If you’re Mr Mike Ashley, owner of Sports Direct the whole idea of needing a social licence must raise a hollow laugh.
After all, he’s been called a “business genius” by at least one respected investment analyst, which must do his ego a bit of good.
He also owns a highly profitable business empire, and been getting away with highly dubious business practices for so long why worry?
Yet the pressure is mounting. Who likes to go to bed being branded in public by the IOD as running “a scar on British business?” Or being front paged as representing “big British capitalism at its grubiest”. Losing £400 million wiped off the value of his actual shares hardly helps, and must surely give some pause for thought.
Meanwhile, his managing director Dave Forsey seems set as the fall guy for Ashley’s convoluted share dealings and tricky business manoeuvres.
In an echo of a now long gone prime minister, Forsey claims “we need to do a better job of getting our side of the story over”.
It’s as if the endless tales of staff abuse, below cost of living wages and warehouse employees being yelled at by loud speaker are all irrelevant. What matters he seems to be saying, is sounding more convincing when he makes denials.
Then there’s the shadow chancellor calling for an investigation by HMRC for breaches in the national minimum wage, plus a series of tabled parliamentary questions. They all add up to ensuring Sports Direct stays firmly in the public limelight, attracting mounting negative attention for the foreseeable future.
Does any of it matter? Why can’t Mr Ashley, genius that he is, just carry on—he’s known to rarely listen to anyone outside his groups of close lieutenants, and certainly not his passive and apparently impotent board.
One investor for example recently sold his shares when Mr Ashley never bothered to turn up to four board meetings in a row. Mr Ashley seemingly never gave it a second thought.
The apparent freedom of Ashley to run his empire as he thinks fit may be rather more limited than he may think. The company’s social licence is clearly now running out. He may yet come to regret his cavalier disregard for what being a responsible business person actually means.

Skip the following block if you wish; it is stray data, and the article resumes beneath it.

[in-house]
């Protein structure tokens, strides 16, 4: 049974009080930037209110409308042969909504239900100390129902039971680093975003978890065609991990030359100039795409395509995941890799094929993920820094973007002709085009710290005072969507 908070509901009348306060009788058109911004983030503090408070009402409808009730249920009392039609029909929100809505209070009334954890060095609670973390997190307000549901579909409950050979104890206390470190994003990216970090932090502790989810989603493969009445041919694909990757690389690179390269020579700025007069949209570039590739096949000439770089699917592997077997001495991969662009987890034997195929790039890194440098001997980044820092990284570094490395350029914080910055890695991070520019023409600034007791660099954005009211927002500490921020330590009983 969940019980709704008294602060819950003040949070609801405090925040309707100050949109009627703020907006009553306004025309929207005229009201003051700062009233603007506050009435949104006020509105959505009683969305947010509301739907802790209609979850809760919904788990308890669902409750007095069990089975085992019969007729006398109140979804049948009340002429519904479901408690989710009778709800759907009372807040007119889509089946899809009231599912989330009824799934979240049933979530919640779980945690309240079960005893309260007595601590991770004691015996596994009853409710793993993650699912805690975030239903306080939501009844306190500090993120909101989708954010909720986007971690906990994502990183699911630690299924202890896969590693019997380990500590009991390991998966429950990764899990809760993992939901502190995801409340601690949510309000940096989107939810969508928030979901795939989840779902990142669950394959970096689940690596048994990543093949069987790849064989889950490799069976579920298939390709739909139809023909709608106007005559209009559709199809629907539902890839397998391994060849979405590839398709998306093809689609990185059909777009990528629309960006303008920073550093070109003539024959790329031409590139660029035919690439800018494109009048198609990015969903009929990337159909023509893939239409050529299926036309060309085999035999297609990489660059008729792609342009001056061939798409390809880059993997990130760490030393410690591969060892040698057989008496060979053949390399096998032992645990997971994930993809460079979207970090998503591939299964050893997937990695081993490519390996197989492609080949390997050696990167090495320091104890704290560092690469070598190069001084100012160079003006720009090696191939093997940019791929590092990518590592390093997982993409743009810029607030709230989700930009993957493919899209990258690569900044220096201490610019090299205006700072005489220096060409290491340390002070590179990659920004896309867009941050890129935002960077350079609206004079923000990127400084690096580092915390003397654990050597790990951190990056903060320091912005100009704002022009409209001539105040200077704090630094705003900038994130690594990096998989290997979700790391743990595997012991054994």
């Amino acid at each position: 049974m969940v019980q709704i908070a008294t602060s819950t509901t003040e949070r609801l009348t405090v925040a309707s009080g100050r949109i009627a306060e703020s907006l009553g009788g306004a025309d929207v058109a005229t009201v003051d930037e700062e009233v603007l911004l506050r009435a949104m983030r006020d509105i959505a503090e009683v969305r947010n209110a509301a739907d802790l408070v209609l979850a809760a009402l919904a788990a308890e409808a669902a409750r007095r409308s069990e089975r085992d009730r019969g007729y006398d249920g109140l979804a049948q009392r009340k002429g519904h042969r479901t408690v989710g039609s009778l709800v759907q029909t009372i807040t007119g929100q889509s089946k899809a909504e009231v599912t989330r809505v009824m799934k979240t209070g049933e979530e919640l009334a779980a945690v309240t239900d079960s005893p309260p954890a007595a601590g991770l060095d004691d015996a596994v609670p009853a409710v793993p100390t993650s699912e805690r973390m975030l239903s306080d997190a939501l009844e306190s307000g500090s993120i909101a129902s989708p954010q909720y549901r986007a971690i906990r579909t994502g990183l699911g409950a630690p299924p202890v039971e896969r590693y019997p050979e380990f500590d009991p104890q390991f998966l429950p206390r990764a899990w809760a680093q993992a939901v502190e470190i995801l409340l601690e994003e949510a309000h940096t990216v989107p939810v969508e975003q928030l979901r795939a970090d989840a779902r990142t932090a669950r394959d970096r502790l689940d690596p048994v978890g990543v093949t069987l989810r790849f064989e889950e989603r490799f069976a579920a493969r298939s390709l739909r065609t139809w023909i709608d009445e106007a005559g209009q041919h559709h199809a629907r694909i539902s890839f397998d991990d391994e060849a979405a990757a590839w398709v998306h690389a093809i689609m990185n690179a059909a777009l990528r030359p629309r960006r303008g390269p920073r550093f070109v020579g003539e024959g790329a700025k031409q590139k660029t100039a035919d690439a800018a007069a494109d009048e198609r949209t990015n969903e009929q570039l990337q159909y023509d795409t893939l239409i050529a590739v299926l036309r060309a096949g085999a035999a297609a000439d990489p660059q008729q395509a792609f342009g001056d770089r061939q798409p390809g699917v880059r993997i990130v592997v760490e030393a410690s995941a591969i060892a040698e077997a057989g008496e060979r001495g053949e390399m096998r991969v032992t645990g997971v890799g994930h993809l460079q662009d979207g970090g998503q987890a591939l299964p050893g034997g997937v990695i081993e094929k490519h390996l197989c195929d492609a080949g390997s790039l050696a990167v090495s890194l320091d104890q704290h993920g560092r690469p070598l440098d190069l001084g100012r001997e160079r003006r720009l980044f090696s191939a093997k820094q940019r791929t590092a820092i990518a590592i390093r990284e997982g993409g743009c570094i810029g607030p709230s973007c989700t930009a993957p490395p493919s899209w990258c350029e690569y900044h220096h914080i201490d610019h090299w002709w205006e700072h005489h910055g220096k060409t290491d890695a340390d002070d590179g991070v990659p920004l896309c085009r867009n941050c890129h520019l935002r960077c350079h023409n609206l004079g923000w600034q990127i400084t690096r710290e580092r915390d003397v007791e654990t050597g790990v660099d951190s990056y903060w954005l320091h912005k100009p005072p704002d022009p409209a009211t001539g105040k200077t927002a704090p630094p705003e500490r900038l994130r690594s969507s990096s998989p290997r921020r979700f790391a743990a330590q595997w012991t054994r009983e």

Of course he is by no means alone. Plenty of other companies have discovered the hard way the social licence is real and not at all imaginary. The freedom of banks to run up unsustainable debts for example, turned out to be unacceptable. They’re still paying the financial and regulatory price for such misunderstanding.
“Social licence is intimately linked to judgements about fairness and the just distribution of rewards.”
J. Guthrie, Work magazine December 2015
With Sports Direct we are seeing the social licence in action. There is no obvious national law Mr Ashley has broken, although that may turn out to be wrong when it comes to paying a living wage.
Yet the name of Sports Direct is now firmly associated with bad practices, which even price conscious consumers may come to see is worth avoiding. As with Starbucks, once the rot sets in the danger is starting a runaway effect that cannot easily be controlled.
When famously Gerald Ratner called his own company’s earrings “cheaper than an M&S prawn sandwich but probably wouldn’t last as long.” customers exacted their revenge by staying away from Ratner shops. There is yet no customer revolt over Sports Direct, but for how long?
See also: How to make sense of the social licence
Latest update (15th December 2015)
Things are heating up though.
With founder Ashley publicly branded a “monster” by one MP, yet more knocked off the share price, an urgent debate authorised on the company in Parliament by the Speaker, and the government being pressed to launch an enquiry over alleged breaches of the minimum wage, this firm’s social licence seems in serious jeopardy.
“Everyone knows in our area you can’t get a job in the warehouse of Sports Direct if you are an English native speaker, despite 3000 people working there,” claims John Mills MP.
How much pressure is enough? At what point does the licence to operate in society get withdrawn? As the FT’s Jonathan Guthrie wrote recently: “The social licence is intimately linked to judgements about fairness and the just distribution of rewards.”
His observation, widely endorsed elsewhere that “you can only operate with the consent of the populace, regardless of what the statute books tells you” seems to be in the throes of being openly tested.